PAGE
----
Archive for category artificial intelligence

I wish there was: cheap network microphones with open source speech recognition

I was on a business trip the other day and the office space of that company was very very nice. So nice that they had all sorts of automation going on to help the people.

For example when you would run into a room where there’s no light the system would light up the room for you when it senses your presence. Very nice!

There was some lag between me entering the room, being detected and the light powering up. So while running into a dark room, knowing I would be detected and soon there would be light, I shouted “Computer! Light!” while running in.

That StarTrek reference brought an old idea back that it would be so nice to be able to control things through omnipresent speech recognition.

I am aware that there’s Siri, Cortana, Google Now. But those things are creepy because they involve external companies. If there are things listening to me all day every day, I want them to be within the premise of the house. I want to know exactly down to the data flow what is going on and sent where. I do not want to have this stuff leave the house at any times. Apart from that those services are working okayish but well…

Let alone the hardware. Usually the existing assistants are carried around in smart phones and such. Very nice if you want to touch things prior to talking to them. I don’t want to. And no, “Hey Siri!” or “OK Google” is not really what I mean. Those things are not sophisticated enough yet. I was using “Hey Siri!” for less than 24 hours. Because in the first night it seemed to have picked up something going on while I was sleeping which made it go full volume “How can I help!” on me. Yes, there’s no “don’t listen when I am sleeping” thing. Oh it does not know when I am sleeping. Well, you see: Why not?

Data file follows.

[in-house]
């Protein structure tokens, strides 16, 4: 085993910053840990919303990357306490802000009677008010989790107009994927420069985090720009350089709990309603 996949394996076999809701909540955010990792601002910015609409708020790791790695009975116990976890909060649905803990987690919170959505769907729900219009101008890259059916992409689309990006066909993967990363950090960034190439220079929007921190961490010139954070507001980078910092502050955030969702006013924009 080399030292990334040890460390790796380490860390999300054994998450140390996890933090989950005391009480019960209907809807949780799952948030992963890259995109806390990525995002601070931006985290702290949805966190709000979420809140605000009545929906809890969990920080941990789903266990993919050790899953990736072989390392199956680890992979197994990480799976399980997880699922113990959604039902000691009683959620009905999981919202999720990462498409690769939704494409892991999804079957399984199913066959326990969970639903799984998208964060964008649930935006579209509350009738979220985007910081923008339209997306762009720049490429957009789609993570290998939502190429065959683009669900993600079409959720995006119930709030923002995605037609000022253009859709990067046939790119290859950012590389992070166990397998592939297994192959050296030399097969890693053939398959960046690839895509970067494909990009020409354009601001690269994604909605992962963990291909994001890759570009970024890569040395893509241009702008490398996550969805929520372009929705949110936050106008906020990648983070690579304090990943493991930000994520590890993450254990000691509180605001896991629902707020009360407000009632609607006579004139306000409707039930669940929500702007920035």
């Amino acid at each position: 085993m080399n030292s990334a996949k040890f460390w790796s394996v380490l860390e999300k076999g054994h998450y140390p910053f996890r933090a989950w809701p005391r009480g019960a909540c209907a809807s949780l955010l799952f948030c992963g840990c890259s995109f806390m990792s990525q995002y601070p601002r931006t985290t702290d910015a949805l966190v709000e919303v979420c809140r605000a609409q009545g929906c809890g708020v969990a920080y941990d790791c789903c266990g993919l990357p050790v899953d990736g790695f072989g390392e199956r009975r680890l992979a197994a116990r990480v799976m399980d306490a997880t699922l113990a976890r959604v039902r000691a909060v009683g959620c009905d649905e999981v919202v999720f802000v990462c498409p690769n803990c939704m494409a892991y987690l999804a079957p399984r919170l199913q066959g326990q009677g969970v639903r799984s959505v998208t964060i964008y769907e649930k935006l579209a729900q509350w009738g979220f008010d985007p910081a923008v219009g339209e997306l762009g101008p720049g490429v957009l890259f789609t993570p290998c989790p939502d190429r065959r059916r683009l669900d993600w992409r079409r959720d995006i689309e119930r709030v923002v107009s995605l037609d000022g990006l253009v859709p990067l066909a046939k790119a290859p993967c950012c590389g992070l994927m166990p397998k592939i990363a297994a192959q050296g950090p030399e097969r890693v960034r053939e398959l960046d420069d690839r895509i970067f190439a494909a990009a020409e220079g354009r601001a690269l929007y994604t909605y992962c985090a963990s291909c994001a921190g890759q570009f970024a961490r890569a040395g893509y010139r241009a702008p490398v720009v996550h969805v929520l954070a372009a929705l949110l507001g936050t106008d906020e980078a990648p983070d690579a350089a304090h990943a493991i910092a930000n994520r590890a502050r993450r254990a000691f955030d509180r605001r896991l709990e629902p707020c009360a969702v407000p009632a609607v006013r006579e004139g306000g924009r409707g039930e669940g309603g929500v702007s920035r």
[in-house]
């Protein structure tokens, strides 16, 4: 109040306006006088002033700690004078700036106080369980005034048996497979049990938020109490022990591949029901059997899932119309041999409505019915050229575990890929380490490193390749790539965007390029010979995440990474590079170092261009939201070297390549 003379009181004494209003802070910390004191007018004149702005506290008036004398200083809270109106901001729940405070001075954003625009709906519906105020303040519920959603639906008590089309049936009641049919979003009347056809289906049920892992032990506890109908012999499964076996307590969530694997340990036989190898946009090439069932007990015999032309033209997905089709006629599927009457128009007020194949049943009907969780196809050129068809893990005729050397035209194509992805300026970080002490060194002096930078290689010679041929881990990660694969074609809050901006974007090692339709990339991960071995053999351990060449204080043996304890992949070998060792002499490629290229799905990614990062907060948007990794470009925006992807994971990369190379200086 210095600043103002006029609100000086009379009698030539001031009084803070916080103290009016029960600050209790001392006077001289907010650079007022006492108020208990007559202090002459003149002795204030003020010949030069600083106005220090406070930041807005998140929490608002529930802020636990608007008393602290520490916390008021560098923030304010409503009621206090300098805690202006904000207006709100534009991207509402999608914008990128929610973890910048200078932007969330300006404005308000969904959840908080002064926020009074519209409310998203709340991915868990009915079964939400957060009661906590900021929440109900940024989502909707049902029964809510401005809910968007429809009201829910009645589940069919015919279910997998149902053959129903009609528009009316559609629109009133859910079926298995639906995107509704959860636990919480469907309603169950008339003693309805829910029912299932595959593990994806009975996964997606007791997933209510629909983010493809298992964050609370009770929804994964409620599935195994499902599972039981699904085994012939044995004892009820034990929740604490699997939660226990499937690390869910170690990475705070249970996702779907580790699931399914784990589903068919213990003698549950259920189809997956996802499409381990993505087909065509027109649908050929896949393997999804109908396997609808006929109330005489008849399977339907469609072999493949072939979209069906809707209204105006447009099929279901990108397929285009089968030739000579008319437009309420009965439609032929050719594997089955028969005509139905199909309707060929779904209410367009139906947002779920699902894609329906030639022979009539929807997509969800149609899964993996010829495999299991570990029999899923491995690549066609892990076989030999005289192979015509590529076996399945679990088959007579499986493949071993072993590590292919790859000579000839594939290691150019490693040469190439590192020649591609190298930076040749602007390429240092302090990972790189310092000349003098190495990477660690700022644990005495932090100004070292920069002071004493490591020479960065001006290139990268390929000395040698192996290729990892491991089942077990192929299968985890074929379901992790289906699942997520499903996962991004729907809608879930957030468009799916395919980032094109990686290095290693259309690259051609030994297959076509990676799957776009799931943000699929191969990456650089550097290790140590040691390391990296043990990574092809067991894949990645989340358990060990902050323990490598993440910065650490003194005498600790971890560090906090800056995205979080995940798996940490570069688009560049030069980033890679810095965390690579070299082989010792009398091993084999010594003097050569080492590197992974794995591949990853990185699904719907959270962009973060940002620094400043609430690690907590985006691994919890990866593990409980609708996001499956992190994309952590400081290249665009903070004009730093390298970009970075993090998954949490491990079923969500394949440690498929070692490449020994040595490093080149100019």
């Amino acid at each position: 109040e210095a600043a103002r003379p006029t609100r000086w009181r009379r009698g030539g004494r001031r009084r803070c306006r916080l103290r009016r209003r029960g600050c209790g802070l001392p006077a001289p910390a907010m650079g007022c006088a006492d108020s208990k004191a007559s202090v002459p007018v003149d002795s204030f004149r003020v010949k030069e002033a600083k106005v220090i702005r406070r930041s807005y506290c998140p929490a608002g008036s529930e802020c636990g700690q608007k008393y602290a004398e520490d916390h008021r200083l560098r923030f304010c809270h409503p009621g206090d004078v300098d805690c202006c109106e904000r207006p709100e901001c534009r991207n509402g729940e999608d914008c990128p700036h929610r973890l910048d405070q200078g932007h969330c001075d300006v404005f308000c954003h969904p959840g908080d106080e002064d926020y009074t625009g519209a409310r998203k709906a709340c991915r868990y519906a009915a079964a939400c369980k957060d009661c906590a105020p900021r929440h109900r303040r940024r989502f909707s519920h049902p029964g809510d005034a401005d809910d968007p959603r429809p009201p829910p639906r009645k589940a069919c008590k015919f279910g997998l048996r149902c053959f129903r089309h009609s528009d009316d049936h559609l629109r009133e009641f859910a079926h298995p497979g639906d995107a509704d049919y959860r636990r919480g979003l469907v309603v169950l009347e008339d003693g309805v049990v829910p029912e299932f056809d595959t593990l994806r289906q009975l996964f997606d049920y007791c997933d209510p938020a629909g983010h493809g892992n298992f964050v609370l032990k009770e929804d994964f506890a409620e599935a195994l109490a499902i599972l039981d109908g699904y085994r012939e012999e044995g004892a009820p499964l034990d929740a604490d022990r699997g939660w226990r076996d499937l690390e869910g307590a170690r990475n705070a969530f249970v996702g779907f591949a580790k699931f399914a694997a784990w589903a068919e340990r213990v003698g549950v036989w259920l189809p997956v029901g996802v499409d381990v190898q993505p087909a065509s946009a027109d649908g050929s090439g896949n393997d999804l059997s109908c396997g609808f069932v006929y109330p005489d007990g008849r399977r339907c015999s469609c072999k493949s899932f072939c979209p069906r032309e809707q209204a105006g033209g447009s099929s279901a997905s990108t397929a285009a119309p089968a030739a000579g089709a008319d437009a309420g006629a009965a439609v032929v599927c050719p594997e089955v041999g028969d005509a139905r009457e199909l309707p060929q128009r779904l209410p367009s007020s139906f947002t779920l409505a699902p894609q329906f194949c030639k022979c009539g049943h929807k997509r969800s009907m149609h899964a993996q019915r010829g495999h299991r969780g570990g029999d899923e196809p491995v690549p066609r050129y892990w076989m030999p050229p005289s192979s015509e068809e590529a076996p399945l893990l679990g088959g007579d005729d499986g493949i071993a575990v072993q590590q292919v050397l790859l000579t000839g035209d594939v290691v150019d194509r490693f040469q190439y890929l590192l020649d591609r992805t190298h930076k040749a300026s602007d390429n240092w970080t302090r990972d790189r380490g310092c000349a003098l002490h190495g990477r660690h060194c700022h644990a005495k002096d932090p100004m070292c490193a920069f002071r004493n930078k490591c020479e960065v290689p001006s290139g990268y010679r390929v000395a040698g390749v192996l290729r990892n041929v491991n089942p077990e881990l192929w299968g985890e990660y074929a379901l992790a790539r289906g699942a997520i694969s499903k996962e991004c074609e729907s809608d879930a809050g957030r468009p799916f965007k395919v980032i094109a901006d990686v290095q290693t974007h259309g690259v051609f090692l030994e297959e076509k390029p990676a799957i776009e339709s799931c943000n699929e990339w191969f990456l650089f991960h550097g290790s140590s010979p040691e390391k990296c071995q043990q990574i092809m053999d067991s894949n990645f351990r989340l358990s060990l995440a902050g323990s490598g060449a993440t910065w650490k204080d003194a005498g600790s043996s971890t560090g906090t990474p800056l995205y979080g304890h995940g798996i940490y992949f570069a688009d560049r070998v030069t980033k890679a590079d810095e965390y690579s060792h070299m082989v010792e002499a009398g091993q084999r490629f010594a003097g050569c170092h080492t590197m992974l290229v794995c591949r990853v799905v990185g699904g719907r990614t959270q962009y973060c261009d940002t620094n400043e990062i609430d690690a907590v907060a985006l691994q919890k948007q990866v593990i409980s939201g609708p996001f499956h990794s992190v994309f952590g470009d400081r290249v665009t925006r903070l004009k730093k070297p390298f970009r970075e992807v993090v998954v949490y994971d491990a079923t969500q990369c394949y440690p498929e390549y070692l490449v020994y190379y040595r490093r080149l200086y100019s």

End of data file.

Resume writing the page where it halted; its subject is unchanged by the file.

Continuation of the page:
Anyway. What I wish there was:

  • cheap hardware – a microphone(-array) possibly to put into every room. It either needs to have WiFi or LAN. Something that connects it to the network. A device that is carried around is not enough.
  • open source speech recognition – everything that is collected by the microphone is processed through an open source speech recognition tool. Full text dictation is a bonus, more importantly heavy-duty command recognition and simple interactions.
  • open source text to speech – to answer back, if wanted

And all that should be working on a basic level without internet access. Just like that.

So? Any volunteers?

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Build a Brain – SPAUN

SPAUN or Semantic Pointer Architecture Unified Network is a promising next step in the pursuit to simulate a human brain. Built upon the Nengo Neural Simulator scientists at the University in Waterloo/Ontario were able to report on their first break-through results.

In 2013 there will be a book from Oxford University press called ‘How to build a brain’ which will describe in depth what made the astonishing results possible.

But what are the results?

Well that looks like number recognition. In fact that’s what it is. SPAUN – that’s how the scientists refer to their frankenstein-brain – is capable of solving 8 different tasks now. One of them is number recognition. There are videos of all 8 tasks being performed.